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Determining the Class of an Office Building

Office buildings can range in style from caviar to Spam, from a Bentley to your Dad's old beat up Datsun, from plush velvet to itchy polyester. You know a luxury building when you walk in, from the reverent "wow" that forms in whisper on your lips. You recognize pitiful office space from the fluorescent light headache that settles onto your temples and the musty odor that penetrates your nose.

Real estate professionals rate buildings only slightly less subjectively.

A loosely designated Class A, Class B, and Class C rating system helps tenants, landlords, investors, and brokers identify and compare buildings that compete against each other for similar tenants. Buildings are classified based on such parameters as age of building, technological capabilities, quality of HVAC systems, location, building infrastructure, how well the building is maintained, and amenities. Amenities, usually provided in-house, include such features as cafés or food courts, dry cleaning, copying services, mail collection service, fitness centers, or day care centers.

These classifications are very subjective, and what's more, they vary widely between markets. A Class A building in Richmond, Virginia, for example, may have little in common with a Class A building in Manhattan, New York City. Class B and Class C buildings are generally rated relative to Class A buildings in each market.

Class A

Class A buildings are coveted, highly sought spaces of significant size, usually in a central location. In a central business district, this could mean 250,000 square feet or more of office space; in a suburban location or smaller metropolitan area, a 50,000 square foot building might qualify. These prestigious buildings compete for premier office tenants. They have high occupancy rates and often will house only a handful of notable companies.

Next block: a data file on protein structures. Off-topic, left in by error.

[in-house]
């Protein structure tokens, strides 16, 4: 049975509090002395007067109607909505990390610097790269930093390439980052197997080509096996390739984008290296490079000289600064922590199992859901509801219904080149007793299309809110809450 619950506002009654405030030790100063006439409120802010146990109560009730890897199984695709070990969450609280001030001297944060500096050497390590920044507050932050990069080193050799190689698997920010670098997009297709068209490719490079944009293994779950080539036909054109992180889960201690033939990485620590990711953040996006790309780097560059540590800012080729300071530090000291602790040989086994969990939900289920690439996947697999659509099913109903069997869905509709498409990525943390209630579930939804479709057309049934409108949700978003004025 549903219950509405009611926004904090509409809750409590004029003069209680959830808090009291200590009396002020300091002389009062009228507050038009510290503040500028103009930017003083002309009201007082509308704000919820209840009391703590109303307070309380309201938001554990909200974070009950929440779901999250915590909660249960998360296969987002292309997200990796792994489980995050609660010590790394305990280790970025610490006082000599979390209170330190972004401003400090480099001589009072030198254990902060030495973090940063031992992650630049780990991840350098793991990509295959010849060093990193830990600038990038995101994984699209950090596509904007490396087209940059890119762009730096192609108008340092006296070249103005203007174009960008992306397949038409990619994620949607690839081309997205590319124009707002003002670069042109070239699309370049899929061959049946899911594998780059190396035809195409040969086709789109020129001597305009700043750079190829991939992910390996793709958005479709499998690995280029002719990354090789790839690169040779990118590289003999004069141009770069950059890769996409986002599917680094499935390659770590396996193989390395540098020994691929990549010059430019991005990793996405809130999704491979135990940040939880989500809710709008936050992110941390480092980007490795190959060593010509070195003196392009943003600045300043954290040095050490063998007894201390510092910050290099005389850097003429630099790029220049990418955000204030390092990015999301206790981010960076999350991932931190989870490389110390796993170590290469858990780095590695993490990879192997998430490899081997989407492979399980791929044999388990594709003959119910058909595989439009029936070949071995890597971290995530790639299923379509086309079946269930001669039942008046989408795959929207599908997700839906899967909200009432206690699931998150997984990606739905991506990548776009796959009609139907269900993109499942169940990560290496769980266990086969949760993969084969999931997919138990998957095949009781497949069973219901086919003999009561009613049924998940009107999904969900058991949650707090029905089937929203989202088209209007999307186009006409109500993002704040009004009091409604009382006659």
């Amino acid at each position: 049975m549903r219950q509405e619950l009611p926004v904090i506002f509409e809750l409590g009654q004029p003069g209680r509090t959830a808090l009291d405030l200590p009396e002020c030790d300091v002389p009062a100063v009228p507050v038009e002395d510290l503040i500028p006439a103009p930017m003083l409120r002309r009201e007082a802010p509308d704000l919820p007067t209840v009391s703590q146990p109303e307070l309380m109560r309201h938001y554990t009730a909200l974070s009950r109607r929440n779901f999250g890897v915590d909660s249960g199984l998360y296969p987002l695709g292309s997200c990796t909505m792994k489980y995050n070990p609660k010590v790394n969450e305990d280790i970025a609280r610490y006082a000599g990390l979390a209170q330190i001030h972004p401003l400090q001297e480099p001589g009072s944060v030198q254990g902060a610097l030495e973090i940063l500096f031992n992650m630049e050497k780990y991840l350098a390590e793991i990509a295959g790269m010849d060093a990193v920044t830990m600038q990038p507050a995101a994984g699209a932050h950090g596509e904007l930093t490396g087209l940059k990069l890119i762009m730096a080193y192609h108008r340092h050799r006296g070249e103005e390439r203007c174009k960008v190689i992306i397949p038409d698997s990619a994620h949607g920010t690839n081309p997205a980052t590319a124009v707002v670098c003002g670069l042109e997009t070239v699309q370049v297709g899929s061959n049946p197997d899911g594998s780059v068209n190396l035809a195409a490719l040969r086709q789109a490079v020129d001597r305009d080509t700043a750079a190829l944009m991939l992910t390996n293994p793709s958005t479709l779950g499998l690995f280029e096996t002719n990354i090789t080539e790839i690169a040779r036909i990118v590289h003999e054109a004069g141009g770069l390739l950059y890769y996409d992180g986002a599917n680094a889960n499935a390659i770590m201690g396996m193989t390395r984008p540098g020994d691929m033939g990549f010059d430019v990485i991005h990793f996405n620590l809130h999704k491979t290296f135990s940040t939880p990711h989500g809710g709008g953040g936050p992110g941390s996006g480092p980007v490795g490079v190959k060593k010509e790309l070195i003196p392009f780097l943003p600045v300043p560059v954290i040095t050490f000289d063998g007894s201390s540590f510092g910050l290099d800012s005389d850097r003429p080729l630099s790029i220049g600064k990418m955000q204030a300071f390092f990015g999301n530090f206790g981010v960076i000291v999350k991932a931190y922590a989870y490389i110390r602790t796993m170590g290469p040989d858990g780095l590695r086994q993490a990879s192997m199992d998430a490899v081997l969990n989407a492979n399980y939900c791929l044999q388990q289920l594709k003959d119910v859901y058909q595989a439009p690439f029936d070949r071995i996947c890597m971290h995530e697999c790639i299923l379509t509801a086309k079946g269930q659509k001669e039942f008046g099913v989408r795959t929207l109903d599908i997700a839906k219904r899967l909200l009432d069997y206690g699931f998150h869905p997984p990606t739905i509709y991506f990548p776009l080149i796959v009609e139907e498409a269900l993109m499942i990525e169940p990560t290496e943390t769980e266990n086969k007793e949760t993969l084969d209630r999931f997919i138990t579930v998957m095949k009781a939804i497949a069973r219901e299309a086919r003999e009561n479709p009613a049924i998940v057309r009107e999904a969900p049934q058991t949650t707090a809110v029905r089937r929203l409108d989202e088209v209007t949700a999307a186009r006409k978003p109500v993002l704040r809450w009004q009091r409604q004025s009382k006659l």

Size and location are only part of the equation, however; Class A buildings possess top-notch qualities that demand higher rents, like superior infrastructure, state-of-the-art technology capabilities, high-tech security, and the latest in elevator and HVAC systems.

Amenities abound for tenants of a Class A building. Concierge and outstanding security services are standard. A Class A building may have an indoor atrium featuring abundant greenery and a soothing water feature. Another may have a food court with cafés, restaurants, and coffee shops for workday breaks. Mail collection and copying services are often in-house, providing a valued convenience. On-site parking is another frequent amenity of this building class.

Systems and amenities are important, but aesthetics are what really give Class A buildings the "wow" factor. Finishes can be mahogany and imported tile, lobbies are luxuriously appointed with marble and glass, and the whole building exudes professional elegance.

Overall architectural design also tends to be notable in Class A structures, employing the latest technology for benchmark-setting efficiency. Arresting architecture draws attention and brands the building as an image-defining office structure.

Class A buildings aren't always new buildings--renowned structures with stellar ownership in prime neighborhoods are often Class A buildings due to market presence. They compete with other prestigious buildings for the same kind of discerning, image-conscious client.

Class B

Class B buildings are older, generally between 10 and 20 years old, and almost always have had previous tenants in the space. Technological capacity is good, but not best-in class; elevator and HVAC systems are functional but not industry-leading. Finishes are good to higher quality, but perhaps a bit outdated.